“There are different kinds of apologies. There is an apology of regret, like, ‘I’m sorry this happened to you.’ There can be an apology of remorse, like, ‘I did something wrong and I’m sorry you suffered from it.’ We always encourage practitioners to apologize for something that happened. That doesn’t always mean that anyone is at fault.”
The old approach to post-incident conversations made patients feel like they were being shut out, Nelson said. That added to a sense of wanting to pursue litigation or use other means to get their needs met. The more open approach to communication acknowledges the humanity of all involved in the medical process. For patients, this may create a sense of psychological resolution that is more important than any financial award. For care providers, this may engender self-forgiveness.
Playing a role in an adverse medical event, Nelson said, “doesn’t have to mean you’re a bad doctor. It means you had a blind spot, a protocol that was lacking in some way or maybe a system precipitated an error. Lots of different steps contribute to the delivery of health care. When we realize this, when we forgive ourselves and others, we can move on.”
The power of honesty
If apology and forgiveness are important steps in moving past and even reducing medical error, another key step may involve physicians and other health care providers telling the truth about their own past mistakes.
We’ve all heard the saying, “everybody makes mistakes,” but for medical professionals, it can be hard to admit error, mainly because it signals weakness in a profession that requires a level of ego and confidence.
“Some providers may not want to make themselves vulnerable by talking about these kinds of incidents,” Drill-Mellum said. “There are some physicians that we’ve worked with who went to work on their court dates in their work clothes and then changed into their suit in the bathroom. They didn’t tell their partners or their families that they were being sued. There is a profound amount of shame that makes even talking about this just too difficult.”
Drill-Mellum and her colleagues are trying to change that. They believe that being open about their own past errors may help reduce feelings of shame for others.
“I myself have been sued,” Drill-Mellum said, adding that she makes a point of letting her colleagues and others know about this fact. “There are a lot of emotions that you go through in these kinds of situation. You can experience anger, fear, shame, embarrassment, even feelings of wanting to quit. By talking about it, I was able to get past it and continue on with my career.”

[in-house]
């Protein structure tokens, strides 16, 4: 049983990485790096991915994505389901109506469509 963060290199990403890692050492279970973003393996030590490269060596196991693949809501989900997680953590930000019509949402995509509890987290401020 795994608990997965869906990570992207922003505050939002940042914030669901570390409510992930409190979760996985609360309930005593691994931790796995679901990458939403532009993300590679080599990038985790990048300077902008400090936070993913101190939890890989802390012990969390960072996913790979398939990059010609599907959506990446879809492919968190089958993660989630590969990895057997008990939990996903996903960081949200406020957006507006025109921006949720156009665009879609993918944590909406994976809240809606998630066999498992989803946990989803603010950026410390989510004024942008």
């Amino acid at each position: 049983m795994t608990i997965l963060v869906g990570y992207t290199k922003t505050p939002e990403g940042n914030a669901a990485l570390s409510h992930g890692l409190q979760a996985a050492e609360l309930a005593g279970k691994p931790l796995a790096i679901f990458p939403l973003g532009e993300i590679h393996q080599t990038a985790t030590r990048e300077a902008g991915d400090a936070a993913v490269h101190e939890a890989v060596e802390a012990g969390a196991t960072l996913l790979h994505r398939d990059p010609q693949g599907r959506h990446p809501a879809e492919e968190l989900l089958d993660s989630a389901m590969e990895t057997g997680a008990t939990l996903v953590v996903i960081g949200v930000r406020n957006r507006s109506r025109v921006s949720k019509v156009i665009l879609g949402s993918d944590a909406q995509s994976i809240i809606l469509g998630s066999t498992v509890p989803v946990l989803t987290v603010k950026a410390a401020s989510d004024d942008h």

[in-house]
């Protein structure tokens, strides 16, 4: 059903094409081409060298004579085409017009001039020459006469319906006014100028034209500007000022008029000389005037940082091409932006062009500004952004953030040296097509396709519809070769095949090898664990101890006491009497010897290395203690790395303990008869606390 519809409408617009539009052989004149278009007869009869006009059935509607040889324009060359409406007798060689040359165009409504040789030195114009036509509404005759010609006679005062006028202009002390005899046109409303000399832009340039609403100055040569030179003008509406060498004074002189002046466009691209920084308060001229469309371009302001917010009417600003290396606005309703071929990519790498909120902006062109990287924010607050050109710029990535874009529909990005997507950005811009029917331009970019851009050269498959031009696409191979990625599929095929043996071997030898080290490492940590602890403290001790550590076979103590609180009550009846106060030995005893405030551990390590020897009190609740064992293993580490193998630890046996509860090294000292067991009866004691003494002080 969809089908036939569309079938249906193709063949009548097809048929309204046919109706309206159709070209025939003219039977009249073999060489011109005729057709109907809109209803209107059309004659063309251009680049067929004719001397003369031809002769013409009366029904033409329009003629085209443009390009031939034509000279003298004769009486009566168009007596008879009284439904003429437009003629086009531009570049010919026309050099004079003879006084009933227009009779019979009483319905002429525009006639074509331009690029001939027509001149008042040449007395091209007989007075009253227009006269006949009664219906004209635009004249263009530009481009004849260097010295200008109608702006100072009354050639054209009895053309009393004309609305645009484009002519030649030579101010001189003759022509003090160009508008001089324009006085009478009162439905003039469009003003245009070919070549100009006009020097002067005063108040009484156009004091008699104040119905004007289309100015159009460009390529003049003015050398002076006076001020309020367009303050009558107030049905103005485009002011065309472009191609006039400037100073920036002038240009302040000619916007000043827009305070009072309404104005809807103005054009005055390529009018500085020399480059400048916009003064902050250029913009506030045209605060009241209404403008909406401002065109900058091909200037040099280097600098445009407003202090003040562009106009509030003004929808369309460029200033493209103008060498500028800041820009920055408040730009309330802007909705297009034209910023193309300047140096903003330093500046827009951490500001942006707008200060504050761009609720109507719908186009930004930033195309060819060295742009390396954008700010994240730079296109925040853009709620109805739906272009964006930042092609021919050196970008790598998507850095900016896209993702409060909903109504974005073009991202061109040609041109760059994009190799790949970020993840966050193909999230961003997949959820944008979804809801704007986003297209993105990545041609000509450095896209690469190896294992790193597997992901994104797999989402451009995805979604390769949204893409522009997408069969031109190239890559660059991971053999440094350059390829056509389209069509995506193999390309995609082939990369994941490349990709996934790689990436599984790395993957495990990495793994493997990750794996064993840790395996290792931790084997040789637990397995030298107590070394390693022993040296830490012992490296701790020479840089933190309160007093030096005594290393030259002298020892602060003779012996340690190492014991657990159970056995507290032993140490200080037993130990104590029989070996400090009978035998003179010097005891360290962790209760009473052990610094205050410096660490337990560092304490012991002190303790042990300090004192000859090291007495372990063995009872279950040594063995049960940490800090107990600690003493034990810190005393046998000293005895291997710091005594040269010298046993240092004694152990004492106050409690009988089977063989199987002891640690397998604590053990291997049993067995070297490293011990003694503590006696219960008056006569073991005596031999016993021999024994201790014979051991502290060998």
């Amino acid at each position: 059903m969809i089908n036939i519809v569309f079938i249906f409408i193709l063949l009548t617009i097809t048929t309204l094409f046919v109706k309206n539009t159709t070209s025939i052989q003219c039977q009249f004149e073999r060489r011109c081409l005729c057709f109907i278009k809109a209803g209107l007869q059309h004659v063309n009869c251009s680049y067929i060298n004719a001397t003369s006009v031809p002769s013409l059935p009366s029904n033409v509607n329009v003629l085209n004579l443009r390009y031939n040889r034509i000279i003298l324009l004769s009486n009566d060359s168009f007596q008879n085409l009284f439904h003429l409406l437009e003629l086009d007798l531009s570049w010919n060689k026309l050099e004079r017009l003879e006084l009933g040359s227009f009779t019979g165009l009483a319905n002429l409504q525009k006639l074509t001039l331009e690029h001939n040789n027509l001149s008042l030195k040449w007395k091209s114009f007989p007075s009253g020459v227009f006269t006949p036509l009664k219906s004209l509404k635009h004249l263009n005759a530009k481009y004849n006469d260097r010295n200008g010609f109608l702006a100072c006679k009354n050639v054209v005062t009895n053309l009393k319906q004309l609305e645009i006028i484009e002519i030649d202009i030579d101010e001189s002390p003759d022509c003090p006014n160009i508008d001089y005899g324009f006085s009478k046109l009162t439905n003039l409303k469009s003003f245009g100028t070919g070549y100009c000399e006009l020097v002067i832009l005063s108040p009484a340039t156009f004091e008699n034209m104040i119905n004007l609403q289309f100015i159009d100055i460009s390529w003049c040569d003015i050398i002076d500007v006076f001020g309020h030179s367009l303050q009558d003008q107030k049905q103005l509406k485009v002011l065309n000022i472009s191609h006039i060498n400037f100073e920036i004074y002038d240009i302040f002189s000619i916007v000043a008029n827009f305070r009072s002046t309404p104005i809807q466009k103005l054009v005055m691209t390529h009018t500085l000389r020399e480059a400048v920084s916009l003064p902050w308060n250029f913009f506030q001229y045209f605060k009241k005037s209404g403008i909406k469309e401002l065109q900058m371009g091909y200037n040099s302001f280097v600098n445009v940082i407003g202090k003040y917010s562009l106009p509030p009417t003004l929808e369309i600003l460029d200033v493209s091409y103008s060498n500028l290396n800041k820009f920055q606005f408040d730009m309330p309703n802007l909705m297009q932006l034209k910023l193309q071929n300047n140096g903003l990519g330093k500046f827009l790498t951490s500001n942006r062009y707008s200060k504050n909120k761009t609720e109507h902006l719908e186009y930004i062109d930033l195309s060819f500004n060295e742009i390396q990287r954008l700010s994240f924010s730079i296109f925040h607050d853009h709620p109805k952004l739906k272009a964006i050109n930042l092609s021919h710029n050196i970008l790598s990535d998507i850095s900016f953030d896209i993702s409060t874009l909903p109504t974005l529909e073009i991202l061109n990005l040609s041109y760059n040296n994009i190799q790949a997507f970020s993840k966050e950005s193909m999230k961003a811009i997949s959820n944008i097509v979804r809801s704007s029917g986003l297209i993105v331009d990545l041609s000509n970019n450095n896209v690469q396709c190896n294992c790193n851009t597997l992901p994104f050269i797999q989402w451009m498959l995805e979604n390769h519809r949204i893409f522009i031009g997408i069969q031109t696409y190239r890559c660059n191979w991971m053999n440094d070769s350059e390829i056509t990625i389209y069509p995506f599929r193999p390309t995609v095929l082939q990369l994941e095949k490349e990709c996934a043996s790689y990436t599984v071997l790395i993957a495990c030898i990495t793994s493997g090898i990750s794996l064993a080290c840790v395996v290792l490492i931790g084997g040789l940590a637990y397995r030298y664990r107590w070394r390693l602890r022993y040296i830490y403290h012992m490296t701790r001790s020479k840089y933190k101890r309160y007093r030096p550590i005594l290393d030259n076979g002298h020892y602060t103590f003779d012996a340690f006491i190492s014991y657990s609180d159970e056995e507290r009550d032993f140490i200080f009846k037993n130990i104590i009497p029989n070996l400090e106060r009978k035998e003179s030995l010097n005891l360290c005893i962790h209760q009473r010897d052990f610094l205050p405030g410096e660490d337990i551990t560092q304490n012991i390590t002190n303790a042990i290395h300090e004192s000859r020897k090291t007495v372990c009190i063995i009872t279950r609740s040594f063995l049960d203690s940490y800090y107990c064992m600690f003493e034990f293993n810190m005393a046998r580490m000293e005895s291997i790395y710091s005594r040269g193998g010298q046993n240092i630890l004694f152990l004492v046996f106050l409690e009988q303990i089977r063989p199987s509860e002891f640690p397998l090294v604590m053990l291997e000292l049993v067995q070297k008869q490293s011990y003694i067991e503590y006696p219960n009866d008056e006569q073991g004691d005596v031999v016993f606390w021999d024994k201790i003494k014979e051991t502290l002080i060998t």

Lenarz still carries the pain of the death of a newborn in her care. This happened decades ago, but she’ll never forget it. She explains that these feelings are called “secondary trauma.”
“The system failed a patient and she lost her baby,” Lenarz said. “I know the wrenching heartache that case caused. It impacted my work for years afterward. Incidents like these can cause a physician to question their capacity and their ability as a professional.”
Lenarz understands that her own openness and honesty about her experiences aids the professionals she counsels. It also helps her get past her own secondary trauma — and incorporate the lessons it provided into her medical practice.
“I’ve witnessed the redemption that can occur when you directly address your past errors,” Lenarz said. “I try to explain that to the doctors I support.”
As a mental health care provider, Nelson has a deep understanding of the power that comes when a person acknowledges their failings. In her role at the U of M, she tries to teach medical students that as well, modeling honesty, a willingness to discuss failure and the power that approach brings.
“One thing that we can do with learners is to battle shame by disclosing if you’ve had litigation brought against you,” Nelson said, “to normalize it so when that happens to them, they won’t feel so alone.”
Error is inevitable, Nelson said, but if we do everything possible to reduce the harm it causes, medicine may become safer for everyone.
“Physicians are just human beings. We like to portray ourselves as superhuman, but the truth is we are not. From the patient perspective, it’s kind of scary to think that your physician is human, but we are. We’re just like everyone else, and for good or bad we all make mistakes.”